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Exploring the 2024 Budget: Impact on Investments and Financial Planning

This document assesses the key 2024 Federal Budget provisions, as well as strategies for dealing with their investment implications. Importantly, the Budget has yet to become law, so our evaluation is provisional. Regardless, we suggest that investors discuss potential financial planning strategies with their tax and legal advisors before taking action.

Lake house
Candian cottage owness affected by 2024 Budget

2024 Budget Highlights

The 2024 Federal Budget 2024 proposes the following changes:

Importantly, the Budget did not propose changes to the following items:

•       Personal income tax rates.

•       Corporate income tax rates.

•       The Principal Residence Exemption.


Tax Planning Tips

We have always believed that the “tax tail should not wag the investment dog.” That said, in certain circumstances it makes sense to optimize tax strategy. Regardless, we strongly suggest that clients seek advice from their tax and legal advisors before undertaking any tax planning strategies.

Key considerations:

•        Time horizon is critical. Investors need to consider how long they plan to hold an investment, their expected rate of return and whether they expect to be subject to the higher inclusion rate in the year they plan to sell the investment. In general, the longer someone plans to hold an investment, and the higher the rate of return they expect the less sense it makes to sell earlier than planned, even providing for a lower inclusion rate. This is because an earlier-than-planned realization of a capital gain is a prepayment of tax, leaving fewer dollars available for investment. In addition, it is possible future government repeal or reduce these onerous increases to capital gains taxes.

That said, if someone plans to sell an investment in the next two or three years, and they believe the gain on the eventual sale would be subject to the higher inclusion rate, they might benefit from lightening up before June 25. A person can trigger a capital gain after any of three life events: when they sell an appreciated property, on the deemed disposition of property if they leave Canada, and on the deemed disposition of property on death.

•        Size of capital gains. Most individual investors do not typically generate $250,000 in capital gains in a year on portfolio investments held personally, meaning there would be little benefit to triggering gains earlier than originally intended. That said, for investors with personal capital gains well in excess of $250K it may make sense to strategically sell assets every year so capital gains never exceed the $250K threshold, assuming a relatively short time horizon.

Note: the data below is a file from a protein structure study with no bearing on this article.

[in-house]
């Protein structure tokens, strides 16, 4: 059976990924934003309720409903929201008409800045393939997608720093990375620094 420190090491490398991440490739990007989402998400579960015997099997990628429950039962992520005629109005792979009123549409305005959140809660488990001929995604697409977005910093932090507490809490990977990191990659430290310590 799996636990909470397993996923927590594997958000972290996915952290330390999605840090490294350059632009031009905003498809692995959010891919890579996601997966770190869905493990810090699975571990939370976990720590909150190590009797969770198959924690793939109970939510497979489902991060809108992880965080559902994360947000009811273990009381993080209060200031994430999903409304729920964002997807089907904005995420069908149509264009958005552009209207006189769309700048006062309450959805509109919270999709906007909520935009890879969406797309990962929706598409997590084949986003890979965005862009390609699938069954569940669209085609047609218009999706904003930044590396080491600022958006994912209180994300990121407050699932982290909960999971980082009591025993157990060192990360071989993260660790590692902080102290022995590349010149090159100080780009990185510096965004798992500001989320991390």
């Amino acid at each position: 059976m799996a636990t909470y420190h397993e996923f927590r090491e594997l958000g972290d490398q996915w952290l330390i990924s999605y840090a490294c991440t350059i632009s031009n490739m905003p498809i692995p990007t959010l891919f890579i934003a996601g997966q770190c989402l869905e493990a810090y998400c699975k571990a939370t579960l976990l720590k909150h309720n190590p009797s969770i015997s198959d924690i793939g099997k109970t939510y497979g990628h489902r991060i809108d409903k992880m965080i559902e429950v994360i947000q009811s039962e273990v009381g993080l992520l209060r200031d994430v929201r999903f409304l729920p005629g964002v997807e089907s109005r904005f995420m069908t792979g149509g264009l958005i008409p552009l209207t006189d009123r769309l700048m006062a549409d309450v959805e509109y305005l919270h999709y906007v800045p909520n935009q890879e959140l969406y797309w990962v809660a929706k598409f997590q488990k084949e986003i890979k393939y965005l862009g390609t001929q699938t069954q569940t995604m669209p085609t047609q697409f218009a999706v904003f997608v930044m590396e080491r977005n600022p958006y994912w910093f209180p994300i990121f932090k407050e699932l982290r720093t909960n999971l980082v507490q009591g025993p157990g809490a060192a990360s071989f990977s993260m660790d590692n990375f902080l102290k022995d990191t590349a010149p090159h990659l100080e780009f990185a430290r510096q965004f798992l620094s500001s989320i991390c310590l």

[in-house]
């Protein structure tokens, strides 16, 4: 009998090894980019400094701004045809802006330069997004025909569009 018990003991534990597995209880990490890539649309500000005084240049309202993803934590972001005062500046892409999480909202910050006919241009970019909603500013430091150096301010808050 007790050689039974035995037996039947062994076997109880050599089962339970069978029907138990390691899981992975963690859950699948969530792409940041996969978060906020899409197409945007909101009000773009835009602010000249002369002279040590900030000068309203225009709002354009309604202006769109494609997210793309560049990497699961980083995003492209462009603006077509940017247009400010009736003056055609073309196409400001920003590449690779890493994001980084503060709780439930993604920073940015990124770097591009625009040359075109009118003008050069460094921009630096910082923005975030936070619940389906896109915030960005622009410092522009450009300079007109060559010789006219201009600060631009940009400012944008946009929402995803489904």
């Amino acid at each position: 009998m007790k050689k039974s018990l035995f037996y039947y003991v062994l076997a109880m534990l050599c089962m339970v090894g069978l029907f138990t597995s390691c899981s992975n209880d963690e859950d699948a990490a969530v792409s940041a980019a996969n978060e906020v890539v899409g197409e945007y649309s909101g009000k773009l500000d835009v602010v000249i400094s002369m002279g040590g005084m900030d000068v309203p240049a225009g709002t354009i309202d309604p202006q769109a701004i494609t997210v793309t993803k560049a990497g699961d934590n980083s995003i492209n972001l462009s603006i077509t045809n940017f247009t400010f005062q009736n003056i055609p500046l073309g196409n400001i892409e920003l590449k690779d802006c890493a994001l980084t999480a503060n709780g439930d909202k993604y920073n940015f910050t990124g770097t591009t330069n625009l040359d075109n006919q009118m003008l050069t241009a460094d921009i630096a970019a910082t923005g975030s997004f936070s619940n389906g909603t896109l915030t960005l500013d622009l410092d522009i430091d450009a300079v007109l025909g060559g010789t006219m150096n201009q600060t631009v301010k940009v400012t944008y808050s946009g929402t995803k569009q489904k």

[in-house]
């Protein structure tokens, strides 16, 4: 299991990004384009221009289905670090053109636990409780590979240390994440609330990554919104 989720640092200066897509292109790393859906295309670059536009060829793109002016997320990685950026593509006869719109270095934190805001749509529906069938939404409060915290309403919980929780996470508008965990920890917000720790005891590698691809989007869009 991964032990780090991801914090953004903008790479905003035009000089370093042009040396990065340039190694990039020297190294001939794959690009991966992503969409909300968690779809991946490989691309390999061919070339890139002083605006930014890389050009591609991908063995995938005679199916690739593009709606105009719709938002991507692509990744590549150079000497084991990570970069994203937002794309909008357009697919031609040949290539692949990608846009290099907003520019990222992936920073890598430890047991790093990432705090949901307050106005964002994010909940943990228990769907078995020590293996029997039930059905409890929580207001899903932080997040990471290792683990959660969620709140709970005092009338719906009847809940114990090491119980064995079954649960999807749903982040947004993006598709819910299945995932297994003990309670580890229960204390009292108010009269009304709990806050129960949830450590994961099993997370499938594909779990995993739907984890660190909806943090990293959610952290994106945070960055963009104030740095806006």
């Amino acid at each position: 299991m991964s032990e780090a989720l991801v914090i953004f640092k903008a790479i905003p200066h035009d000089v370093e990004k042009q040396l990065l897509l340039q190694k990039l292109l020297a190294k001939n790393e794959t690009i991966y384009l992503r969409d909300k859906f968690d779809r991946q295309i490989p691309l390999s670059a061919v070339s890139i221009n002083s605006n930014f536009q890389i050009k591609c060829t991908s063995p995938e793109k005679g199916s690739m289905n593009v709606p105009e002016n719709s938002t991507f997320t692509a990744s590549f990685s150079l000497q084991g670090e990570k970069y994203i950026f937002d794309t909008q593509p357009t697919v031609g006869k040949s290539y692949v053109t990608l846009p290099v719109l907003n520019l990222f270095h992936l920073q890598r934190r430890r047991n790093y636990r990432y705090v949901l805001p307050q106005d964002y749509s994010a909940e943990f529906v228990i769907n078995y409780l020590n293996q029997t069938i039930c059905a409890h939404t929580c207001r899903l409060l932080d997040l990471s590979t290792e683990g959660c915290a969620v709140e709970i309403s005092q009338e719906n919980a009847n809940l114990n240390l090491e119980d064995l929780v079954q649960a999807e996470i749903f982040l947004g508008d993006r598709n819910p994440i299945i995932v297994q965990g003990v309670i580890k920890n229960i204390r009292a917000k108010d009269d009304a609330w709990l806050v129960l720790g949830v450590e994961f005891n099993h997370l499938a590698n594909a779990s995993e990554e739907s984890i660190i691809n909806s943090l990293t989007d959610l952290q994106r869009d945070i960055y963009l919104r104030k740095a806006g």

•        Structure. Investors who hold investments in a corporation will lose access to the 50% inclusion rate as of June 25. So, corporate investors may look to move assets to a personal name as opposed to a corporate name. Trusts will also lose access to the 50% inclusion rate, so if a trust is close to the end of its 21-year lifetime, it may also make sense to crystallize gains before June 25th. That said, we have come across research suggesting that it may be possible for select trusts to extend their lifetime beyond 21 years if certain conditions are met.


•        Specialized vehicles. Northland has access to several vehicles that may help optimize tax efficiency. For instance, there may be the possibility of performing an asset swap from existing investments into alternative asset funds without triggering capital gains. Life insurance may also be used for estate planning by moving taxable funds into a tax-sheltered vehicle for a more tax-efficient transfer of wealth.

There may also be the possibility of obtaining non-cash capital gains crystallization on some real estate funds (such as Centurion REIT) if instructions are received quickly enough. That said, according to Centurion management, since the capital gains tax would be payable in 2025, investors would probably be better off not doing the crystallization and paying the higher capital gains tax down the road if they plan to hold their investments for at least 3-4 years.

Cottages. Owners of multiple residences may need to carefully strategize how to allocate the principal residence exemption in the future. There are several potentially worthwhile strategies for dealing with secondary residences such as cottages that we will explore with one of Canada’s leading tax experts on an upcoming Northland - The Artisan Podcast.